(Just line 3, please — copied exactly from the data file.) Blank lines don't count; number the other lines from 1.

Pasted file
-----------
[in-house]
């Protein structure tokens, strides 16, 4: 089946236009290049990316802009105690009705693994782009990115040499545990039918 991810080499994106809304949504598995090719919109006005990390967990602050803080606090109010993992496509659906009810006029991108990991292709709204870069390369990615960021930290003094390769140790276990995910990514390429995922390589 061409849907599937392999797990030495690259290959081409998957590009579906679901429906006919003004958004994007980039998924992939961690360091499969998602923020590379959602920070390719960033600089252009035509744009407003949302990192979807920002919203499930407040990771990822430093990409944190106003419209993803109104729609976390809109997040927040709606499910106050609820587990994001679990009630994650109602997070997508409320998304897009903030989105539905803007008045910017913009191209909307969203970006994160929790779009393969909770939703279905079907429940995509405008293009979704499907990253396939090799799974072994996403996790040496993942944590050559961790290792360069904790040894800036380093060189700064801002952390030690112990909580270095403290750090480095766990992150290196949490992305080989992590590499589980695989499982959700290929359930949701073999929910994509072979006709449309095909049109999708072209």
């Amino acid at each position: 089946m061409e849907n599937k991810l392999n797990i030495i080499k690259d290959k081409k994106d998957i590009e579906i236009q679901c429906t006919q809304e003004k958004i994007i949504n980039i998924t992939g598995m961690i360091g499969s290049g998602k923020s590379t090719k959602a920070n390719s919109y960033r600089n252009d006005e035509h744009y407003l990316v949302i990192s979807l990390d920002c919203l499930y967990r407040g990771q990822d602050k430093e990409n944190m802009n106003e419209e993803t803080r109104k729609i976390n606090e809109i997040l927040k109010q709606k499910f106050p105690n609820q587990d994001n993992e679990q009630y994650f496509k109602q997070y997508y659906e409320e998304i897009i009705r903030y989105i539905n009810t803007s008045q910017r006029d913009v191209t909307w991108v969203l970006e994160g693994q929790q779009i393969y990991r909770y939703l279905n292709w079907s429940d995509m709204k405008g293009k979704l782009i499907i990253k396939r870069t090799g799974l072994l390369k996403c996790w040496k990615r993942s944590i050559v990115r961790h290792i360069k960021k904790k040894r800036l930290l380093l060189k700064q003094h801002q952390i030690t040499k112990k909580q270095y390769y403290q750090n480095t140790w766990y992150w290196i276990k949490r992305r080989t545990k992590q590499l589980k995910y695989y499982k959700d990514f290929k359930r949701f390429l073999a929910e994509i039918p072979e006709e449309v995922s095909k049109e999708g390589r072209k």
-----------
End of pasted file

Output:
């Amino acid at each position: 089946m061409e849907n599937k991810l392999n797990i030495i080499k690259d290959k081409k994106d998957i590009e579906i236009q679901c429906t006919q809304e003004k958004i994007i949504n980039i998924t992939g598995m961690i360091g499969s290049g998602k923020s590379t090719k959602a920070n390719s919109y960033r600089n252009d006005e035509h744009y407003l990316v949302i990192s979807l990390d920002c919203l499930y967990r407040g990771q990822d602050k430093e990409n944190m802009n106003e419209e993803t803080r109104k729609i976390n606090e809109i997040l927040k109010q709606k499910f106050p105690n609820q587990d994001n993992e679990q009630y994650f496509k109602q997070y997508y659906e409320e998304i897009i009705r903030y989105i539905n009810t803007s008045q910017r006029d913009v191209t909307w991108v969203l970006e994160g693994q929790q779009i393969y990991r909770y939703l279905n292709w079907s429940d995509m709204k405008g293009k979704l782009i499907i990253k396939r870069t090799g799974l072994l390369k996403c996790w040496k990615r993942s944590i050559v990115r961790h290792i360069k960021k904790k040894r800036l930290l380093l060189k700064q003094h801002q952390i030690t040499k112990k909580q270095y390769y403290q750090n480095t140790w766990y992150w290196i276990k949490r992305r080989t545990k992590q590499l589980k995910y695989y499982k959700d990514f290929k359930r949701f390429l073999a929910e994509i039918p072979e006709e449309v995922s095909k049109e999708g390589r072209k």